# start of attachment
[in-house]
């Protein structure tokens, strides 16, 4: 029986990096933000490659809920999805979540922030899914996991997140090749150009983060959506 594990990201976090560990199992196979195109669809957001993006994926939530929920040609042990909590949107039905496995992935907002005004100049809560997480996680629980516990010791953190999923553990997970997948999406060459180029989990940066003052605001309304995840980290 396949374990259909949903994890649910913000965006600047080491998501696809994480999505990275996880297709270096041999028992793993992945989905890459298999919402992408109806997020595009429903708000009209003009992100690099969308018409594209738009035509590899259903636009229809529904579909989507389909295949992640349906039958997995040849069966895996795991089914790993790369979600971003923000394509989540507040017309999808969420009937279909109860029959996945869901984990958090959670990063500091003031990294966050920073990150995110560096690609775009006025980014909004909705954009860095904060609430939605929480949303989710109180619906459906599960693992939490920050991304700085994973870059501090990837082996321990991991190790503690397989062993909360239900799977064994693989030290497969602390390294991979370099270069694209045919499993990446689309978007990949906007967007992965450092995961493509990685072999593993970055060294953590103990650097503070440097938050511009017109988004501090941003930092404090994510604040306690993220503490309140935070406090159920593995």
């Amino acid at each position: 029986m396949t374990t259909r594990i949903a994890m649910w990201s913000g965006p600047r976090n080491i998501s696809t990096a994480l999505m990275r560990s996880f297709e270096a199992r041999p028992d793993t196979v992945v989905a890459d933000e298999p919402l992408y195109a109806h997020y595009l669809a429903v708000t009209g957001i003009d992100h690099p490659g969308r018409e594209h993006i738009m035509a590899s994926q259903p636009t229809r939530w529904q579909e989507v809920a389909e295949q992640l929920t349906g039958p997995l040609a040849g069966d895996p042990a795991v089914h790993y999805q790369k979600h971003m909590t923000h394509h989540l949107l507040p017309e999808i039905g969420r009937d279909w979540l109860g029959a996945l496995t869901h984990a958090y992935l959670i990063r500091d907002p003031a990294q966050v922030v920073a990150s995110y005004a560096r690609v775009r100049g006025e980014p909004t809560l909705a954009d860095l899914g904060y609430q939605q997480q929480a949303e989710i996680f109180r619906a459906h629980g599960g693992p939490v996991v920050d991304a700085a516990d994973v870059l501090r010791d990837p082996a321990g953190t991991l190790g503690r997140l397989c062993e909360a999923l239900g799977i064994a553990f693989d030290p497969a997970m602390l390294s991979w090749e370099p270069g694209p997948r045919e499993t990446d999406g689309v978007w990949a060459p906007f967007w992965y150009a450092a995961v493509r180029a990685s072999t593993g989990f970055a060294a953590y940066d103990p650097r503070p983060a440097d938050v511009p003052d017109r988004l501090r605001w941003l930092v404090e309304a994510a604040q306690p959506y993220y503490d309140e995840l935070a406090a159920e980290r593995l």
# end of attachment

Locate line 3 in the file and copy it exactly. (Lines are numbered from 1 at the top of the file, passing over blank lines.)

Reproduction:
């Amino acid at each position: 029986m396949t374990t259909r594990i949903a994890m649910w990201s913000g965006p600047r976090n080491i998501s696809t990096a994480l999505m990275r560990s996880f297709e270096a199992r041999p028992d793993t196979v992945v989905a890459d933000e298999p919402l992408y195109a109806h997020y595009l669809a429903v708000t009209g957001i003009d992100h690099p490659g969308r018409e594209h993006i738009m035509a590899s994926q259903p636009t229809r939530w529904q579909e989507v809920a389909e295949q992640l929920t349906g039958p997995l040609a040849g069966d895996p042990a795991v089914h790993y999805q790369k979600h971003m909590t923000h394509h989540l949107l507040p017309e999808i039905g969420r009937d279909w979540l109860g029959a996945l496995t869901h984990a958090y992935l959670i990063r500091d907002p003031a990294q966050v922030v920073a990150s995110y005004a560096r690609v775009r100049g006025e980014p909004t809560l909705a954009d860095l899914g904060y609430q939605q997480q929480a949303e989710i996680f109180r619906a459906h629980g599960g693992p939490v996991v920050d991304a700085a516990d994973v870059l501090r010791d990837p082996a321990g953190t991991l190790g503690r997140l397989c062993e909360a999923l239900g799977i064994a553990f693989d030290p497969a997970m602390l390294s991979w090749e370099p270069g694209p997948r045919e499993t990446d999406g689309v978007w990949a060459p906007f967007w992965y150009a450092a995961v493509r180029a990685s072999t593993g989990f970055a060294a953590y940066d103990p650097r503070p983060a440097d938050v511009p003052d017109r988004l501090r605001w941003l930092v404090e309304a994510a604040q306690p959506y993220y503490d309140e995840l935070a406090a159920e980290r593995l």